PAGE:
There are a lot of live edge slab tables on the market these days. So when one of my clients asked about one, I suggested that we run the natural edge down the center of her table. Try something different!The result was a table style we’re calling “the San Andreas”. The meandering joint line resembles a fault line on a topographic map, and the areas where the slabs move away from each other look like a bodies of water on a map. Each San Andreas table is a custom order because the slabs are different every time. We currently have walnut slabs to accommodate table lengths anywhere from 4′ dining table to a 17′ long conference table. Of course, longer slabs can be purchased. For info and pricing, please contact us.
For those that are interested in the process of making this table, here is a short slide show.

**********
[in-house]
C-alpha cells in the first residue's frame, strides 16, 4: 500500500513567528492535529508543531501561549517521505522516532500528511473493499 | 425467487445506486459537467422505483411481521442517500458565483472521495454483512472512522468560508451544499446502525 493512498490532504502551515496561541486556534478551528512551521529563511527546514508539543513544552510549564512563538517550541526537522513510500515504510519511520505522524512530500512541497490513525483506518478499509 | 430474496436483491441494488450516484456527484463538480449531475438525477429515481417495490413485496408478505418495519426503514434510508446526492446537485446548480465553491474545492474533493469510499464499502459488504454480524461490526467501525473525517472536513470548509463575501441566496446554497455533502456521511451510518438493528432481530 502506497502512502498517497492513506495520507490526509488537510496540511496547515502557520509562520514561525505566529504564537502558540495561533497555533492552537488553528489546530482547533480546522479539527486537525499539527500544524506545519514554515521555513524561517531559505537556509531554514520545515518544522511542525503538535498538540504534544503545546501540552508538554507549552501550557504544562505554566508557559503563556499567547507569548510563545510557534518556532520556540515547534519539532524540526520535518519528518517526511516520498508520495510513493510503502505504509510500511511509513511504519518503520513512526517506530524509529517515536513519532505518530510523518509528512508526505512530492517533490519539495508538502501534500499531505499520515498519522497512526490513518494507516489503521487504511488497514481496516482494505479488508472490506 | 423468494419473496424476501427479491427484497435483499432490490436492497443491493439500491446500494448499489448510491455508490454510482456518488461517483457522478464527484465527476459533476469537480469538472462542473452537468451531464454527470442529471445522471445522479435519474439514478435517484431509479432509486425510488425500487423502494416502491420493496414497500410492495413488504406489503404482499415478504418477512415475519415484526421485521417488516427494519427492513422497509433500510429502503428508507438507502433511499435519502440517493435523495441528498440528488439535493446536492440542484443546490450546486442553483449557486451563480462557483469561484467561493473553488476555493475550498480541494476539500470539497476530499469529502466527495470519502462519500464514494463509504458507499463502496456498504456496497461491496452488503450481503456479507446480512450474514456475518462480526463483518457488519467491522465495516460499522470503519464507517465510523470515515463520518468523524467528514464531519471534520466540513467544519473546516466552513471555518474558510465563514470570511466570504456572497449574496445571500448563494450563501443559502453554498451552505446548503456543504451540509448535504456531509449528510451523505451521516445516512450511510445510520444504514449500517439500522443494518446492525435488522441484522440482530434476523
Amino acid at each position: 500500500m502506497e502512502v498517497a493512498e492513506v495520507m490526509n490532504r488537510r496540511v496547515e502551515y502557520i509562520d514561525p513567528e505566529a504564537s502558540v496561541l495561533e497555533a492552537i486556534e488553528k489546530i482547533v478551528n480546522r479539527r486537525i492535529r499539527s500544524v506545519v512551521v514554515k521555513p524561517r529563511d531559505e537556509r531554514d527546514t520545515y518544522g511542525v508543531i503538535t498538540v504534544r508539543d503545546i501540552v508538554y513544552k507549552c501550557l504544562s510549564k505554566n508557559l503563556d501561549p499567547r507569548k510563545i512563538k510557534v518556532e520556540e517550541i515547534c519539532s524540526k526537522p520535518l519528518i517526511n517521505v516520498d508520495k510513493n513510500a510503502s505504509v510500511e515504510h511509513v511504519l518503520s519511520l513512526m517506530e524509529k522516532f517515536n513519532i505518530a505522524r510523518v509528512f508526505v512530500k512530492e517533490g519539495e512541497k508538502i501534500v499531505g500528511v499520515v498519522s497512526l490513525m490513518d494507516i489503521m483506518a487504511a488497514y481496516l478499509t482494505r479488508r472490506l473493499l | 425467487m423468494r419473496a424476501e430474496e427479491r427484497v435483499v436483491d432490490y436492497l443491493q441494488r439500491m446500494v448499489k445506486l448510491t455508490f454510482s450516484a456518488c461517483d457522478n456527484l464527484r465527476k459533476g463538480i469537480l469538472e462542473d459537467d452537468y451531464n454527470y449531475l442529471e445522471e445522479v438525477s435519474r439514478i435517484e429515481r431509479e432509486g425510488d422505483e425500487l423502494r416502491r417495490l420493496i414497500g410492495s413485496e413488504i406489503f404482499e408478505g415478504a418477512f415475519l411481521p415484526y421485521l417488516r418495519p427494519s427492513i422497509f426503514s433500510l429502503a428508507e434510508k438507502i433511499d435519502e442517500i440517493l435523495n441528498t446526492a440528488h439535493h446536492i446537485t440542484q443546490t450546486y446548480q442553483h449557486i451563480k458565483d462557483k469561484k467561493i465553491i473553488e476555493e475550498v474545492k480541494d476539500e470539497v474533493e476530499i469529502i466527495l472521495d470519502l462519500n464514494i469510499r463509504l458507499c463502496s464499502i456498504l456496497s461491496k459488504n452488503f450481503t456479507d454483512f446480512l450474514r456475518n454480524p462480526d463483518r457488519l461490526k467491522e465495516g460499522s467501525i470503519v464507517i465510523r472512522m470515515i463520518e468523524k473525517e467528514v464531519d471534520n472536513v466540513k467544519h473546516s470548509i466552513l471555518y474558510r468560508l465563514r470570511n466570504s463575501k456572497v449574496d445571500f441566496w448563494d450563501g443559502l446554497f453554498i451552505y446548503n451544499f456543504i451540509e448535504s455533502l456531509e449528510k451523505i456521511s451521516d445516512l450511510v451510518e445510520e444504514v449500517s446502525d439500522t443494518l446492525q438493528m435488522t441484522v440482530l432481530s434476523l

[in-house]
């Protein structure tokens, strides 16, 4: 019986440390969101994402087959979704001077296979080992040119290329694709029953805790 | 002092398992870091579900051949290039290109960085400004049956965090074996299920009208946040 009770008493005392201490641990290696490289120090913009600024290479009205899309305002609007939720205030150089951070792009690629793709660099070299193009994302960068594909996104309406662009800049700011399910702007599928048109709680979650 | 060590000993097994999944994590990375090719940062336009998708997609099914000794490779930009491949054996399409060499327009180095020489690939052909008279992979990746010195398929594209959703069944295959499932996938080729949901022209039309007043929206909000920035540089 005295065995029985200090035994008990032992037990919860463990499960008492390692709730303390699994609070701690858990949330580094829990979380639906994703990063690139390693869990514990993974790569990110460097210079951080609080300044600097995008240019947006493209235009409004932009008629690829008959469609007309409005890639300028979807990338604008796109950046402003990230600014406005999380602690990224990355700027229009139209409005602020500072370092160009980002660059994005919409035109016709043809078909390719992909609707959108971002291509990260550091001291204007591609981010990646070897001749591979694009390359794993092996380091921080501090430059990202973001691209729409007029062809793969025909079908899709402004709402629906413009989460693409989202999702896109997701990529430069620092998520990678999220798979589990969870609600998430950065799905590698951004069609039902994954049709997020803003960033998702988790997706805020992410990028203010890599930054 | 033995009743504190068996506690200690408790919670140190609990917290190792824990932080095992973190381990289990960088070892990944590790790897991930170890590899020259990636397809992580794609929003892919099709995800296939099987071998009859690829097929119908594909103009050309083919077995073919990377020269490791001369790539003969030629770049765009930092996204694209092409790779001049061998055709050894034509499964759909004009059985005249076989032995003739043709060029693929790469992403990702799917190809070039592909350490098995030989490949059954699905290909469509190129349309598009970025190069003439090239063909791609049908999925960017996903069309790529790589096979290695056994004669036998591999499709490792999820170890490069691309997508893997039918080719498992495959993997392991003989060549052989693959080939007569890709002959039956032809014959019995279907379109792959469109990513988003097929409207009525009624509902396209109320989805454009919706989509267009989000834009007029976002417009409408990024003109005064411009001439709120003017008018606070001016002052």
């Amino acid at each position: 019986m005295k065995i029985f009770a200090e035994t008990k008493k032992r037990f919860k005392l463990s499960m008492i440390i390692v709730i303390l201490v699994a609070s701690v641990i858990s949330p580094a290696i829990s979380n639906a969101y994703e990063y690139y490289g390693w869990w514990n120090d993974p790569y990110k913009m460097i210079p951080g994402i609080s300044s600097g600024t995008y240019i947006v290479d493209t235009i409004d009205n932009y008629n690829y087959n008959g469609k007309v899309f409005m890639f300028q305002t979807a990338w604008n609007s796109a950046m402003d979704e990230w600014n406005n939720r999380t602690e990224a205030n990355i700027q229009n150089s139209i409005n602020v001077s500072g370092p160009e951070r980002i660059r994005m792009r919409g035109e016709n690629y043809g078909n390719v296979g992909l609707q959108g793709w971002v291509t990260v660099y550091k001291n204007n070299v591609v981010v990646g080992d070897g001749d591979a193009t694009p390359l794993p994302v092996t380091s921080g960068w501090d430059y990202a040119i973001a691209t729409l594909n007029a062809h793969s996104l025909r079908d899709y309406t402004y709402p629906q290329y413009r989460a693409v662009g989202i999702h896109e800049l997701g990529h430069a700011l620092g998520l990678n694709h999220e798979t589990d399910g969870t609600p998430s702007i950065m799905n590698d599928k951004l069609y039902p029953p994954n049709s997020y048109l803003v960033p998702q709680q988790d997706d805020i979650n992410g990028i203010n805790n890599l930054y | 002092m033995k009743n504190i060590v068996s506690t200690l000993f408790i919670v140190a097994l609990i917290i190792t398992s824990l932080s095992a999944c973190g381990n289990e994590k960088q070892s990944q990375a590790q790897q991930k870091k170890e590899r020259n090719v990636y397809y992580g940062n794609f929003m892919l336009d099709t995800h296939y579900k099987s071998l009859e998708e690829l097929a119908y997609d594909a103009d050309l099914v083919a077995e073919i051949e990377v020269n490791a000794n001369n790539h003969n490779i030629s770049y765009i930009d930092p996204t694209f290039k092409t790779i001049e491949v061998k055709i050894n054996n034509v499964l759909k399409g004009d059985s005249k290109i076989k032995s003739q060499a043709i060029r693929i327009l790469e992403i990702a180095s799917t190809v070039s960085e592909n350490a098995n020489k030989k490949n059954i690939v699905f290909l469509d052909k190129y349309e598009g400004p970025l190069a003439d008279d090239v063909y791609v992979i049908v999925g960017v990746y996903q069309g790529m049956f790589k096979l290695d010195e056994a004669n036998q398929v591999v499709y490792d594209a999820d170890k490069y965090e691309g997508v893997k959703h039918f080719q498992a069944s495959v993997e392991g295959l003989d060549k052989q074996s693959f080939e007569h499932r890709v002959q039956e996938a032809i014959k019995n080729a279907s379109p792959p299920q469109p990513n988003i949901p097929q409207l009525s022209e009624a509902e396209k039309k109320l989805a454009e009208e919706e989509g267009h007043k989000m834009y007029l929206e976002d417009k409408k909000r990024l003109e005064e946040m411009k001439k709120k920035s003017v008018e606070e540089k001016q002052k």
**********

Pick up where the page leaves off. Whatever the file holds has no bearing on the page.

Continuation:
…and here are a few photos of the finished product.
Bow tie inlays have become trendy and overplayed these days, but they do still have their place…and I think this chair back is one of those places.A couple of Hairpin rocking chairs waiting for the next coat of oil. Made from curly maple and claro walnut.
Dutchman patches and bow ties for three days straight on this live edge walnut headboard. The “Dutchman patch” is an inlay technique that has been around forever (AKA: butterflies, bow ties, keys, etc) . These repairs and reinforcements are commonly seen on boats, furniture, doors, etc. The photo below shows an antique with some dutchman patches. I’ll post more photos of the headboard when I get it finished.
I harvested this standing-dead english walnut from my buddy’s front yard, and was happy to get it back from the mill today. Only 2 1/2 years of air drying and then a month in the dehumidifier kiln and these babbies will be ready to use!